Roomies is the story of the summer before college, told from the alternating perspective of two future roommates. Elizabeth, or EB, lives in New Jersey with her single mother, and looks forward to traveling across the country to UC Berkeley at the end of August. Lauren, or Lo, lives in San Francisco, and worries about how her parents will cope with her five much younger siblings once she has moved across the Bay. The two young women get to know one another slowly, with fits and starts, via email throughout the summer. The entire book is not told in email, though - details about the girls' lives are filled in via alternating first-person chapters.
Although both Lauren and Elizabeth have summer relationships with boys, I liked that the core relationship that Roomies is exploring is that of the two future roommates. The romances are both nice (one inter-racial, one inter-socioeconomic-status), but neither demonstrates much conflict. Authors Sara Zarr and Tara Altebrando reserve that for EB and Lo's relationship. The alternating viewpoints allow the reader to glimpse each girl from the outside, and their voices are quite distinct. The digital version that I read also used a much larger font for one of the viewpoints, which helped, too. I never had that problem of wondering which character I was reading about (something I frequently notice in first-person multiple-narrator stories).
I also liked the authors' choice to set this book during the summer before college. This is a such a pivotal time for teens - preparing to leave family and high school friends, uncertain about the future - or at least it was for me. I'm thrilled to find another novel that takes this on. (Roomies could paid well with Justina Chen's Return to Me).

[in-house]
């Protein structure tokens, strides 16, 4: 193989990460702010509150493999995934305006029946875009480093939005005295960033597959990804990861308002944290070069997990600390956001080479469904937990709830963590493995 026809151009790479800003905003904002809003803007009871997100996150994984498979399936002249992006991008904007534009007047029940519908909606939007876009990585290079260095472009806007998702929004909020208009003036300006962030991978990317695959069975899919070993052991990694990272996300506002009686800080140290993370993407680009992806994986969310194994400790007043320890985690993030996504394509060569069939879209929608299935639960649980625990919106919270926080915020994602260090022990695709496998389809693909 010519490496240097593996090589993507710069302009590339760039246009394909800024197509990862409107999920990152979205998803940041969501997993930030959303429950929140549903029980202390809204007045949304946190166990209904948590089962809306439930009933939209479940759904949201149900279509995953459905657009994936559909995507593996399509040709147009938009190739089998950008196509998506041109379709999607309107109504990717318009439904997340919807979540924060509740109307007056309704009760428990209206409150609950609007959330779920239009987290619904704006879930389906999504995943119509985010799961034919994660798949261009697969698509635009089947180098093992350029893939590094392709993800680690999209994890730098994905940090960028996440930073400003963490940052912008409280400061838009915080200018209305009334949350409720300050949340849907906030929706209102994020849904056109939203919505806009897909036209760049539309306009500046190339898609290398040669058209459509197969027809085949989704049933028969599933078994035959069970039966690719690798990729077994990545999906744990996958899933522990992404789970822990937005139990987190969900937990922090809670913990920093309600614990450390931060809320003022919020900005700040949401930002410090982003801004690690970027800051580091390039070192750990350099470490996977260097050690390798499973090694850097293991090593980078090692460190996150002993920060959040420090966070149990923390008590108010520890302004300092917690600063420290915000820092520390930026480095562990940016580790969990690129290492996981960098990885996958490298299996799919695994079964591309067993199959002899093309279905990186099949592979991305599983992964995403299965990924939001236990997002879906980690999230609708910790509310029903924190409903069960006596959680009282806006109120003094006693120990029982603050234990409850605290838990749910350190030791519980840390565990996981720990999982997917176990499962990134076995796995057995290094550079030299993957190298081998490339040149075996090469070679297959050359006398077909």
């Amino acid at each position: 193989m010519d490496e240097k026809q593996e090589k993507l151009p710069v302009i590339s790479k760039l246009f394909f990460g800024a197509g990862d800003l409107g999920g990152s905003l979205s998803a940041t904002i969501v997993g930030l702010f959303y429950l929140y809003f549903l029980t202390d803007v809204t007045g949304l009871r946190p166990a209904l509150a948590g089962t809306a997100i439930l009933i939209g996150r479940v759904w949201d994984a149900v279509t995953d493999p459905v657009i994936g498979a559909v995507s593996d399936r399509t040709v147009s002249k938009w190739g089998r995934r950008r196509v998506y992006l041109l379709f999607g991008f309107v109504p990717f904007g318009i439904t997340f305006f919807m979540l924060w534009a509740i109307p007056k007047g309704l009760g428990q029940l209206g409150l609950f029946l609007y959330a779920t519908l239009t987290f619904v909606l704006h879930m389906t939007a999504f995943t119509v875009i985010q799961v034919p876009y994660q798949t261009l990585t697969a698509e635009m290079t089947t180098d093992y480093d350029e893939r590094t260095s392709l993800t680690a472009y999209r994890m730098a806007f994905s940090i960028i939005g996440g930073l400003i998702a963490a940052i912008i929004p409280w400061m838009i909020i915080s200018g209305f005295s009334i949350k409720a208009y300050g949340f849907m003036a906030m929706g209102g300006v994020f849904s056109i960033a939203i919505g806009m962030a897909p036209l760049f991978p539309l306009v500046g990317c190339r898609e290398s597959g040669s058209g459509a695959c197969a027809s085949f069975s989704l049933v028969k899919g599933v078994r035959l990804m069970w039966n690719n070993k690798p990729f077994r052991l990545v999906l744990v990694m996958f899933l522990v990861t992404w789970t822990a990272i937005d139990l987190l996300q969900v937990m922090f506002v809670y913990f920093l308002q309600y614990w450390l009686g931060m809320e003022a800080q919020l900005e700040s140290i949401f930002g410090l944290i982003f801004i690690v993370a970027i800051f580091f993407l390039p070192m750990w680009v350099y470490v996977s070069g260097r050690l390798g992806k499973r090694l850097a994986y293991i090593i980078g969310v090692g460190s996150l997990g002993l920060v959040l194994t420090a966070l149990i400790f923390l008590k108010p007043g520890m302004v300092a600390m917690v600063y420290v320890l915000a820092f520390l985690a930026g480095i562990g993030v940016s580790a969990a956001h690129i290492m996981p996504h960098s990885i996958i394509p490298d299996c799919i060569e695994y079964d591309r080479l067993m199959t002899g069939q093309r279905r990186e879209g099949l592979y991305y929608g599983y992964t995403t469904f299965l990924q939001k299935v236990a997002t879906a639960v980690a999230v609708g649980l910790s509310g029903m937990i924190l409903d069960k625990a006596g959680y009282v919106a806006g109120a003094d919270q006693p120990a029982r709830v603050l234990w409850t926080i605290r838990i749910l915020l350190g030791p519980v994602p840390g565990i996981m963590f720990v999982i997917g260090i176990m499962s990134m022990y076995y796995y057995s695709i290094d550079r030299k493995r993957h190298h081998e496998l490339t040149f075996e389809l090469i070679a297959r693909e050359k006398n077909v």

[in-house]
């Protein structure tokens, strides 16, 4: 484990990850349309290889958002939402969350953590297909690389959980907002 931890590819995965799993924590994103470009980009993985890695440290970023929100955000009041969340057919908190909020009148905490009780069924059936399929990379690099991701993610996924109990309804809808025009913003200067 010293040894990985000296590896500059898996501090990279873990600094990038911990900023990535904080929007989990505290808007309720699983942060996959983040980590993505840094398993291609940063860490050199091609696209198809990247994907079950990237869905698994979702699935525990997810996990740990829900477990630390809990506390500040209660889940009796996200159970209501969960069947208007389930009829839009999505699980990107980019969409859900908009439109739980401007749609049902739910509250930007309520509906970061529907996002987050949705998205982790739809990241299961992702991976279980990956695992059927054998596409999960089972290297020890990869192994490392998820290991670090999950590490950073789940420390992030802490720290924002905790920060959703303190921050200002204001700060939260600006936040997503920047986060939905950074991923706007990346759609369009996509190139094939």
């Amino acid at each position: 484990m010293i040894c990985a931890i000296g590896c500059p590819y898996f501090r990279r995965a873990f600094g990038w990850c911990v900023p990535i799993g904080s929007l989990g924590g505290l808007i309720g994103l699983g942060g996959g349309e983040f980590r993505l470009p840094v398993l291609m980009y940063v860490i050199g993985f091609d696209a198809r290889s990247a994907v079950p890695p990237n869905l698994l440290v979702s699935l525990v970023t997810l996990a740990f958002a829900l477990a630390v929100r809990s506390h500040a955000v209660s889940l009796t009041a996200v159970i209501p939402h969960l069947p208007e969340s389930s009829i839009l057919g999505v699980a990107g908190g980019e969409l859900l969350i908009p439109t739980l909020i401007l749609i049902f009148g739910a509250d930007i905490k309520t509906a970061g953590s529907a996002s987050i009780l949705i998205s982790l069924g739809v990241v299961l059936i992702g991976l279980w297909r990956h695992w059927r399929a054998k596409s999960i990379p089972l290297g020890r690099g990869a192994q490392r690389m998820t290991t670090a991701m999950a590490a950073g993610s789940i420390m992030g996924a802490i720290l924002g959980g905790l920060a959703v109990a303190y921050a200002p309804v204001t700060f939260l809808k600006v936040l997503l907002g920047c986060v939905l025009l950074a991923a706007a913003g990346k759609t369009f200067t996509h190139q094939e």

Another aspect of Roomies that I appreciated was that the authors weren't afraid to take on discussions about race and sexual preference. Elizabeth's long-absent father is gay, while Lauren's simmering relationship is with a boy who is black (as she is not). More to the point, Lauren and Elizabeth discuss these things - Elizabeth's awkward feelings about having a gay dad, and the uncertainty that Lauren feels in dating someone black (Keyon), because this is new for her. Here's a quote:
"Race. It's so tricky, even though we're all supposedly enlightened and color-blind. I don't want it to be a Thing. But it kind of is a Thing, isn't it?" (Lauren, describing her first visit to Keyon's house)
Both Lauren's and Keyon's parents are well-meaning but also awkward. All in all, I found this refreshing.
I did find some of the text (mostly from Lauren) a little ... deliberately profound. Like this:
"As much as I love to imagine being alone in an orderly lab, I also know you can't stay in there forever and expect to do good work. Life is one of those experiments meant to be conducted in a stimulating, messy environment."
But that's a minor quibble from an adult reader. The style of writing will probably work well for actual teens who are thinking about heading off to college, and all of the change that this implies.
Roommates getting to know one another over the summer before college is the perfect vehicle for teen self-exploration. Roomies is a relatively light take on relationships with friends, boyfriends, and, of course, roommates. There is some adult behavior discussed (including sex), though nothing described in detail. This is still YA, not new adult, in other words, but I don't see it having much interest for kids who aren't yet in high school. For kids (mainly girls) approaching the end of high school, though, Roomies would make a great gift.
Publisher: Little, Brown Books for Young Readers (@LBKids)
Publication Date: December 24, 2013
Source of Book: Advance digital review copy from the publisher
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